Given the critical importance of 702, we’re committed to being good stewards of our authorities. To that end, I’ve ordered a whole host of changes to address unacceptable compliance incidents—reforms many members of this committee have now seen with their own eyes in live demonstrations of our systems at FBI Headquarters. We’ve improved our systems, enhanced training, added oversight and approval requirements, and adopted new accountability measures. On top of that, we stood up a brand-new Office of Internal Auditing that’s been focused specifically on FISA compliance.

Most of the declassified reports that’ve come out over the past year or so involve compliance errors that predate those reforms, and I’ve been encouraged by the more recent data showing the significant, positive impact the changes have had. The most recently declassified opinion from the Foreign Intelligence Surveillance Court, for instance, shows a 98% compliance rate, and observes that the reforms are “having the desired effect." And the two most recent Department of Justice semiannual reports, likewise, now show a greater-than-98% compliance rate.

We’re proud of the progress we’ve made, but we’re by no means done. This is an ongoing effort, and we’re determined to work with Congress to get it right.

But, as we enter this critical phase of the renewal process, it’s imperative that we not undercut the effectiveness of this essential tool with a warrant requirement or some other restriction that would paralyze us and our ability to tackle fast-moving threats like the ones I just described.  Because crucial to our ability to use this information to protect Americans is our ability to review it promptly and efficiently.

And, to be clear, no court has ever held that a warrant is required for the FBI to query 702 data already lawfully in our holdings. In fact, every court that’s considered 702 in its current form—the FISA Court, the FISA Court of Review, and three courts of appeals—has found 702 to be constitutional. So, restricting the FBI’s ability to collect under 702 or to review what’s already in our collection would be a legislative policy choice.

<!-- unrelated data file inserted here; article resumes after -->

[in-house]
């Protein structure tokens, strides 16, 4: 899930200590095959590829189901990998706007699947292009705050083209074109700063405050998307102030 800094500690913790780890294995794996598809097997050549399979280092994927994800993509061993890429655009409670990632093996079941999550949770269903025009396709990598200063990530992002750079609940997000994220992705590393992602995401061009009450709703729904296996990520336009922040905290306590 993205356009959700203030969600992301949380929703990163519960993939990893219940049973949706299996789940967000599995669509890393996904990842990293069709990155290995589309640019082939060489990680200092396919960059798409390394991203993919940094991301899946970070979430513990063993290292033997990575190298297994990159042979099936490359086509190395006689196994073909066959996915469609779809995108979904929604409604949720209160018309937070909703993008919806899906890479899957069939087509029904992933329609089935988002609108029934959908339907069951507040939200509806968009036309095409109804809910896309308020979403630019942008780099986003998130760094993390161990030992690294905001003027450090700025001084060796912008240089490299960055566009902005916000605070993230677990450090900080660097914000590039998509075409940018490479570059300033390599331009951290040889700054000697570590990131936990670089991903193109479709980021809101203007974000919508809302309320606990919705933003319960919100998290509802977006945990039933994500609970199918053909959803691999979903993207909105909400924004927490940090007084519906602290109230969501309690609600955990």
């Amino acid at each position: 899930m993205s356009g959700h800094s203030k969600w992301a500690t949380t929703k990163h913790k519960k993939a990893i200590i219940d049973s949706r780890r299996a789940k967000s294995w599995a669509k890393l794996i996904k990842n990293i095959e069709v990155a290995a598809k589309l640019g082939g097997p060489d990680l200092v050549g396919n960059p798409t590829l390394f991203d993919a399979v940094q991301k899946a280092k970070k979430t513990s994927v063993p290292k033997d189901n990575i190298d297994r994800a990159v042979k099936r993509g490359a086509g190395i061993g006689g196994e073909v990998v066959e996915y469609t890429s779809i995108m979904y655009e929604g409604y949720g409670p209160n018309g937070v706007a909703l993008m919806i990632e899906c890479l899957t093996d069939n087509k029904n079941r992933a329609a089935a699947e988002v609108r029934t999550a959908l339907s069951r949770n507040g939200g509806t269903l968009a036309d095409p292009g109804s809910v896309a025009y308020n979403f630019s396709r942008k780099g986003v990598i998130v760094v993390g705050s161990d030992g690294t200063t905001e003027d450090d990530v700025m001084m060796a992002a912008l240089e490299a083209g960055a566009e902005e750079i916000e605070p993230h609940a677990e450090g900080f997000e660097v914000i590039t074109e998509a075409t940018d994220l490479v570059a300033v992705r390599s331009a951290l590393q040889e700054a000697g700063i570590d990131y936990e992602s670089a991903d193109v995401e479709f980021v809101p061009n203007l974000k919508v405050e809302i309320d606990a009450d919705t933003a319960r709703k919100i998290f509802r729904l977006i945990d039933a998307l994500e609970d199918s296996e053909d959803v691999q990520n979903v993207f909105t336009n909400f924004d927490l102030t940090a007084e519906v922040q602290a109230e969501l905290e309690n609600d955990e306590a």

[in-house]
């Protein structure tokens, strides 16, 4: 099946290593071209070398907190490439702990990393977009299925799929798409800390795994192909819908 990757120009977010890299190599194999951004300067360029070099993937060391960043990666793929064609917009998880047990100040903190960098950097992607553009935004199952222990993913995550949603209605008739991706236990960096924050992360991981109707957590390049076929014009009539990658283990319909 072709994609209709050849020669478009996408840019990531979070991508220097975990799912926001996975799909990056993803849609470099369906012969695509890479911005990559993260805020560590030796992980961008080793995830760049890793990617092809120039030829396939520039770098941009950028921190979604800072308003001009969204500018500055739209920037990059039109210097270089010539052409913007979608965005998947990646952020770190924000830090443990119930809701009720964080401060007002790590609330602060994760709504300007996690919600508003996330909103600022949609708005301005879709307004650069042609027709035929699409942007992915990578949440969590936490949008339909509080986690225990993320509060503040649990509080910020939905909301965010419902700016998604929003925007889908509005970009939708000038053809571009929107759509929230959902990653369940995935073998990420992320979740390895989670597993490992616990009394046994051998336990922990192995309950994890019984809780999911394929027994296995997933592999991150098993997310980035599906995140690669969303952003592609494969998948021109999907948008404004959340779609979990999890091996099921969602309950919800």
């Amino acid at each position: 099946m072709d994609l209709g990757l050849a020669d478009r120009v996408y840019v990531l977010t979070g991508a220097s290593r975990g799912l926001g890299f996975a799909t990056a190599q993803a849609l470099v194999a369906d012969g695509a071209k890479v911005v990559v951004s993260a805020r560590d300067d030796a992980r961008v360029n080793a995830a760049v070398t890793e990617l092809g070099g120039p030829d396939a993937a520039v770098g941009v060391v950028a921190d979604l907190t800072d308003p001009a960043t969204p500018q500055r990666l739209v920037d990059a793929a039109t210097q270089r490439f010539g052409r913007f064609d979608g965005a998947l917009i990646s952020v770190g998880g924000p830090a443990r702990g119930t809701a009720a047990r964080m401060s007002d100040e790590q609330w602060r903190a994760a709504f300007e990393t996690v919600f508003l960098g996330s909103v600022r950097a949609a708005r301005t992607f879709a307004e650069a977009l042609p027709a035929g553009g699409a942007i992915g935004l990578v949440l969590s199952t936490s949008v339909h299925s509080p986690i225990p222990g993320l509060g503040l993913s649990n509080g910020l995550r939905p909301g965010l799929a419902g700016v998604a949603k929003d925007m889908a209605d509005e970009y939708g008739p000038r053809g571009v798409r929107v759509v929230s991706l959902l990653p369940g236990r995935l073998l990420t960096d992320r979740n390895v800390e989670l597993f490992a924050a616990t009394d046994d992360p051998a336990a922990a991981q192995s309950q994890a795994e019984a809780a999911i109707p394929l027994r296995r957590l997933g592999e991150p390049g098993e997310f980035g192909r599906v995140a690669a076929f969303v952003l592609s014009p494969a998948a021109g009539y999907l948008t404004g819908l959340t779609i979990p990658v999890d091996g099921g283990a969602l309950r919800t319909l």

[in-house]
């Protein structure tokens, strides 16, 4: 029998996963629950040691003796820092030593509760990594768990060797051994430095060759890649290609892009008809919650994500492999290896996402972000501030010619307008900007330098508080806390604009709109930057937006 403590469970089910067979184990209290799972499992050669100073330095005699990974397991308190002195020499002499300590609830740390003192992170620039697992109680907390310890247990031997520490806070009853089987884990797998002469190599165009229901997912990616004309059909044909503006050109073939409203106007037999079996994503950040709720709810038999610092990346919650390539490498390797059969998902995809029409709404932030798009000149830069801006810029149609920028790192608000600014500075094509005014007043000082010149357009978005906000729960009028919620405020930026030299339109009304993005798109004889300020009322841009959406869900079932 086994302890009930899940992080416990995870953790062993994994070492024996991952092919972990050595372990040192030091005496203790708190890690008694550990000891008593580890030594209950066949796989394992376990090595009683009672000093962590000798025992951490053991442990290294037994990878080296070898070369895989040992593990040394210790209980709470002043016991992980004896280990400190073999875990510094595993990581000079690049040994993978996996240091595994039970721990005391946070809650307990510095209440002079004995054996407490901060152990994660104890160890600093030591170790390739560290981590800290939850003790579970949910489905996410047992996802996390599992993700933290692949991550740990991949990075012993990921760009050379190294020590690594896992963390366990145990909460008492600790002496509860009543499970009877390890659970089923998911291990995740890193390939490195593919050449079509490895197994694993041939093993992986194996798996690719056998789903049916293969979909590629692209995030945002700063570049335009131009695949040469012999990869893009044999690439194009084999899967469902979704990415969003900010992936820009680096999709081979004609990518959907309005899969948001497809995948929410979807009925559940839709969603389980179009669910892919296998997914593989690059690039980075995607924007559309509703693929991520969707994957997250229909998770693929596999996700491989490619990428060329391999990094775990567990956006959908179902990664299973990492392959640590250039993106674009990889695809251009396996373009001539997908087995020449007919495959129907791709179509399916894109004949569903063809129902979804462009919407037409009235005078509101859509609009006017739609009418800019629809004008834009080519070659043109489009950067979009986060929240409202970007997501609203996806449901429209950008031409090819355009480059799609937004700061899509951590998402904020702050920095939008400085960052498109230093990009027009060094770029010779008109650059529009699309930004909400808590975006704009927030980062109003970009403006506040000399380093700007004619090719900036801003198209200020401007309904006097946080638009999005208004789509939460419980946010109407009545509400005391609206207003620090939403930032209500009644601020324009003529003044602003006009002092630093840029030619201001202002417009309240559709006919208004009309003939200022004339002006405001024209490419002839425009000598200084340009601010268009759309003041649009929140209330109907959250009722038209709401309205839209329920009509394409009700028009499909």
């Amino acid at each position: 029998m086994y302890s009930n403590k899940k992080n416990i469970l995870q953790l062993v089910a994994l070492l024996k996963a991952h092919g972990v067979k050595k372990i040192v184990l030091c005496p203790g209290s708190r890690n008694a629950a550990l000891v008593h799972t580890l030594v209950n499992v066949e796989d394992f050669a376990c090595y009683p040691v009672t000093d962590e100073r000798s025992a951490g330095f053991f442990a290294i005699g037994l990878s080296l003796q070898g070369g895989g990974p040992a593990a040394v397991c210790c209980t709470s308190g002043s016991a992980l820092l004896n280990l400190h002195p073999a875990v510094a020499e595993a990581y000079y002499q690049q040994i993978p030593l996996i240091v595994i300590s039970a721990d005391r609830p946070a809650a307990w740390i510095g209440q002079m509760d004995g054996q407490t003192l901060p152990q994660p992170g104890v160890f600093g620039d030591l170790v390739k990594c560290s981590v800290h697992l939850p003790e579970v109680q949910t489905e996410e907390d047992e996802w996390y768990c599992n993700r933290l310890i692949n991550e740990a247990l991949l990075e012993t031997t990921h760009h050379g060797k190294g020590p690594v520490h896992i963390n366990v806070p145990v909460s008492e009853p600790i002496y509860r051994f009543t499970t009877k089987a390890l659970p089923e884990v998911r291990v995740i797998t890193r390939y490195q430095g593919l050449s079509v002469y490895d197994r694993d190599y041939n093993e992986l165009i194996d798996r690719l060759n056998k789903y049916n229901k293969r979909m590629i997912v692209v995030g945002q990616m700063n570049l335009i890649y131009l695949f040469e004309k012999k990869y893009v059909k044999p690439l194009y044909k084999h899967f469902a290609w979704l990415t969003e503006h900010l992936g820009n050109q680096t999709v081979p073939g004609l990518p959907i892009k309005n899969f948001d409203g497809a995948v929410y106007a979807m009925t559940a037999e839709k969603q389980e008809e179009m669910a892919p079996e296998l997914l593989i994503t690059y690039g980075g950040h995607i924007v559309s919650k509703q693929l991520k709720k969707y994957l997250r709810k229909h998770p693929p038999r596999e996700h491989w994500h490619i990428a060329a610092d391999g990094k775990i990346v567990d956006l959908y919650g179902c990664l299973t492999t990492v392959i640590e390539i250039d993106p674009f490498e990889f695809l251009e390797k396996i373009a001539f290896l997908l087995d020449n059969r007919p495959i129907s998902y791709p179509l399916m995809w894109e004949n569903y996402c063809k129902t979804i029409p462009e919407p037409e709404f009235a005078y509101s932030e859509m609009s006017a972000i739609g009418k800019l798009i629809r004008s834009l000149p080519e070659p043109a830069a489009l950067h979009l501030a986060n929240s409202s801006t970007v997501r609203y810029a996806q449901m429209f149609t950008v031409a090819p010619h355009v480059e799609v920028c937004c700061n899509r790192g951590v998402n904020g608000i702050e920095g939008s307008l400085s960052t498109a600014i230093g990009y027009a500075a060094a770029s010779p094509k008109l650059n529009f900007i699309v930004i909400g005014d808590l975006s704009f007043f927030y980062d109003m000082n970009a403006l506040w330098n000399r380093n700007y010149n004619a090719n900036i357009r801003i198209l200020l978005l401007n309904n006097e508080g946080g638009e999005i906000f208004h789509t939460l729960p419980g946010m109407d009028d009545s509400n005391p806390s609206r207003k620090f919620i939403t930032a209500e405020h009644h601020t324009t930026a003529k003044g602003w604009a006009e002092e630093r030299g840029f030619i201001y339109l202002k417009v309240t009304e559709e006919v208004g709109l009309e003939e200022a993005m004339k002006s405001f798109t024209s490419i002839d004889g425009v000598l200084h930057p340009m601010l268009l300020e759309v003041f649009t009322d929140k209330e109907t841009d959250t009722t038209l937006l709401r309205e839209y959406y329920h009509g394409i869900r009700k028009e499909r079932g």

And if that’s the path that’s chosen, what are we going to say to the family whose loved one’s care was sabotaged when a hospital was taken offline by a foreign adversary and the FBI wasn’t able to stop the cyberattack? 

What’s the justification for not using every lawful tool to stop China from stealing our technology and undermining our freedoms? Because I can assure you the PRC [People's Republic of China] is not holding back or tying its own hands behind its back.

And what if there were a terrorist attack that we had a shot to prevent, but couldn’t take it, because the FBI was deprived of the ability under 702 to look at key information already sitting in our holdings?  

I was in FBI Headquarters on 9/11—22 years ago—and, over the years, I’ve spoken with families of victims of that horrific attack.

Before that attack, well-intentioned policymakers had made the choice to build a wall preventing access to national security information sitting in our and our partners’ holdings. Allowing 702 to lapse or amending it in a way that undermines its effectiveness would be akin to laying bricks to rebuild another, pre-9/11-style wall.

What could anyone possibly say to victims’ families if there was another attack that we could have prevented if we hadn’t given away the ability to effectively use a tool that courts have consistently deemed constitutional? 

Because let’s not fool ourselves: That’s what’s at stake with the reauthorization of 702.

As the threats from foreign adversaries to our homeland continue to evolve, the agility and effectiveness of 702 will be essential to the FBI’s ability—and, really, our mandate from the American people—to keep them safe for years to come.

And we owe it to them to make sure we’ve got the tools we need to do that.

Thank you for having me, and I look forward to your questions.